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Sunday, January 18, 2009

Inauguration day and climate change politics

Inauguration day 2005: 35 °F Mostly cloudy with some sunny breaks.
Northwest wind 14 mph. Around 1″ of snow lay on the ground.
More inauguration day weather history is available here

There is much speculation about the weather on Tuesday, January 20th, which is the inauguration day of president Obama. Particularly it is being conjectured widely on the blogosphere that a colder than normal day might have some chilling effect on climate change thinking in Washington. After all, it is not unlike politicians to grasp onto ancillary topics and use them as the focal point for forming opinions.

For example, as reported here, The last time Dr. Roy Spencer testified before Congress, committee chair Barbara Boxer appeared more interested in discussing Rush Limbaugh than she did in discussing science. That is not necessarily a sensible way to weigh trillion dollar policy decisions.

Here is another example. When Dr. James Hansen testified before Congress in June, 1988, on the topic of global warming, Senator Timothy Wirth took several deliberate steps to make sure that the room was oppressively hot. This excerpt below is from a PBS Frontline interview:

TIMOTHY WIRTH: We called the Weather Bureau and found out what historically was the hottest day of the summer. Well, it was June 6th or June 9th or whatever it was. So we scheduled the hearing that day, and bingo, it was the hottest day on record in Washington, or close to it.DEBORAH AMOS: [on camera] Did you also alter the temperature in the hearing room that day? TIMOTHY WIRTH: What we did is that we went in the night before and opened all the windows, I will admit, right, so that the air conditioning wasn’t working inside the room. And so when the- when the hearing occurred, there was not only bliss, which is television cameras and double figures, but it was really hot.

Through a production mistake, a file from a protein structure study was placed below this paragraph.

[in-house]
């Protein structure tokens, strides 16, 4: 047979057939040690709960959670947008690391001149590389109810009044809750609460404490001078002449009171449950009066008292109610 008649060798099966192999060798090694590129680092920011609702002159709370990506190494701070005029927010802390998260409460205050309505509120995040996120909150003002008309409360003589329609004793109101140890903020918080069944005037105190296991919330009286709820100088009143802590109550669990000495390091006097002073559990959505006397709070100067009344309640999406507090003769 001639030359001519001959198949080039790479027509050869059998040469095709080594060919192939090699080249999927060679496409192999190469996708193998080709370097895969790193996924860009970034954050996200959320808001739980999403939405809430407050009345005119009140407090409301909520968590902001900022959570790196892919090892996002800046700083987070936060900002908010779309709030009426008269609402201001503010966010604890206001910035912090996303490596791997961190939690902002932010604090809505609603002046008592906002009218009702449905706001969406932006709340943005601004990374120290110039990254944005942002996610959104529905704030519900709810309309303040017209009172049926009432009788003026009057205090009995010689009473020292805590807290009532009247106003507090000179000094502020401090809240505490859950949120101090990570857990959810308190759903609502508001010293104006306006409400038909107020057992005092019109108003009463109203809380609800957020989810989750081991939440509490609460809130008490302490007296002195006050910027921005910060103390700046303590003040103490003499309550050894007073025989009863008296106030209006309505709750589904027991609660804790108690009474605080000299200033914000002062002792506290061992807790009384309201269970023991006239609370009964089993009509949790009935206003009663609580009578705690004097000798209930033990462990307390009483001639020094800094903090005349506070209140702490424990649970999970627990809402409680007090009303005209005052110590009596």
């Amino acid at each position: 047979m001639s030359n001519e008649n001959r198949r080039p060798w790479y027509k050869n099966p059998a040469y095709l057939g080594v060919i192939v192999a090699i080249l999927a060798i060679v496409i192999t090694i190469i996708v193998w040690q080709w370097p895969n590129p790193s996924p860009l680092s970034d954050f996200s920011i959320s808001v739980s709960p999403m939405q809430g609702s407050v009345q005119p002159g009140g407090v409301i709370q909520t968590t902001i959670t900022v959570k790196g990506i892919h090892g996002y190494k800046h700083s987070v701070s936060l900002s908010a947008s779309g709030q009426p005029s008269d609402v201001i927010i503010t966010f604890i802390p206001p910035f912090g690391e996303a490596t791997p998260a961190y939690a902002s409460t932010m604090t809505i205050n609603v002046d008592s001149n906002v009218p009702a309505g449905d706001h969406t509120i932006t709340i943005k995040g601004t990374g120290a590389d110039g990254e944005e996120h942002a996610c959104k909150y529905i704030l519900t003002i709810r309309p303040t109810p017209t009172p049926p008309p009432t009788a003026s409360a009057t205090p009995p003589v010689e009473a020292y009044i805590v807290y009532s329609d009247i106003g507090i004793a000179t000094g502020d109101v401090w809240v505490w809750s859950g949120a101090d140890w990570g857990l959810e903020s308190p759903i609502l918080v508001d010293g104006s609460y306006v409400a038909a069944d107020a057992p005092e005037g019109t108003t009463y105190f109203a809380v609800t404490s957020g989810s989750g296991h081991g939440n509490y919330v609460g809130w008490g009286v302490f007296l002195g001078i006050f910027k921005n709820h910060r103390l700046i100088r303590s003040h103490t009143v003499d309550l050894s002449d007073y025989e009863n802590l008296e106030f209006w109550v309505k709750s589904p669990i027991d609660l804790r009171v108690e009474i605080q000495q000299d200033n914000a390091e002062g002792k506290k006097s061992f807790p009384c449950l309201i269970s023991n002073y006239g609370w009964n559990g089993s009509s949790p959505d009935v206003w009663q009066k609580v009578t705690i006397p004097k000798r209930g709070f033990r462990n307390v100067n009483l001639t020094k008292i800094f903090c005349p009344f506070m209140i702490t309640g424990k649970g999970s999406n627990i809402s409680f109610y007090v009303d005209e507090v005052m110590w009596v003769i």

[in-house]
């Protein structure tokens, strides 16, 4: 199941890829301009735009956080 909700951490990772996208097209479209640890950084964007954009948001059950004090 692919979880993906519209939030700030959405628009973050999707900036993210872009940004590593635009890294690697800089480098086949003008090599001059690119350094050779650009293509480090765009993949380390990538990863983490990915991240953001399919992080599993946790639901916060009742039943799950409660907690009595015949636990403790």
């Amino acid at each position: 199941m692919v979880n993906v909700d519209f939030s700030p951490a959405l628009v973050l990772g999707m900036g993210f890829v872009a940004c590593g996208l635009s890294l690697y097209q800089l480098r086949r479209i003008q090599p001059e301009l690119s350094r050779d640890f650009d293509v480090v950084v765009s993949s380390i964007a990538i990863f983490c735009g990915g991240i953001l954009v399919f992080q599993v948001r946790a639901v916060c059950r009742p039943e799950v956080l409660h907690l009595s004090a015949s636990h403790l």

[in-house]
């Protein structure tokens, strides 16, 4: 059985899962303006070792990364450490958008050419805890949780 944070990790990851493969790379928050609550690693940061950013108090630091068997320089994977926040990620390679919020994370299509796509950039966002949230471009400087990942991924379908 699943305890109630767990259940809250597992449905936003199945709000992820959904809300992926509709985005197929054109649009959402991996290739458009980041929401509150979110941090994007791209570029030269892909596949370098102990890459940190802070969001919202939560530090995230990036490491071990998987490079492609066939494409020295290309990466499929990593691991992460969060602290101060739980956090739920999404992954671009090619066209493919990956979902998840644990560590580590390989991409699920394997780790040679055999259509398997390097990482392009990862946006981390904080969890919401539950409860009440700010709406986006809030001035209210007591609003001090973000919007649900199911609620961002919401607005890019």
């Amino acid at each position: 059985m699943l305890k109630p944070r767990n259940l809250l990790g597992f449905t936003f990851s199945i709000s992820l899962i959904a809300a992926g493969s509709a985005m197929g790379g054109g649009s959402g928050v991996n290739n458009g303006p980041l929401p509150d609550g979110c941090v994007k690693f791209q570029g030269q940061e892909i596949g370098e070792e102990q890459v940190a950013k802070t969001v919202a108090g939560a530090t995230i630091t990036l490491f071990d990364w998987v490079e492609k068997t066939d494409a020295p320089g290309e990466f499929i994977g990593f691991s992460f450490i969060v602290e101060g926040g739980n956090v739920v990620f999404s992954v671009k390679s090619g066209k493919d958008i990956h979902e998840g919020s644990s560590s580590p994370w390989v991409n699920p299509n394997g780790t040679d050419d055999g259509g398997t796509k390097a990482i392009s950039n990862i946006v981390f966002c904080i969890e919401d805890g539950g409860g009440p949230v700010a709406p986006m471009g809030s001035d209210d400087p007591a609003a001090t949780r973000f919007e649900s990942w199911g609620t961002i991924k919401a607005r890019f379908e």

That is going to be a lot tougher now, after two more decades of unprecedented global warming.

As of Saturday morning, NCEP is forecasting severe cold along the East Coast for the end of the month, and well below normal temperatures for the inauguration of president Obama. Perhaps the chill will freeze out some the early political rhetoric in Washington? Some prominent members of Congress now claim that they can legislate the climate, which requires that they also are able to control volcanoes, ocean circulation patterns, and solar activity.

Here is the NCEP CONUS temperature forecast for now to election day:

Click for a larger image

One wonders though, it the weather patterns were shifted west to east in the anomaly graph below, and we had a warmer than normal inauguration day in Washington, would it provide lawmakers with a personal confirmation bias much like that day in June, 1988?

Thanks to wattsupwiththat

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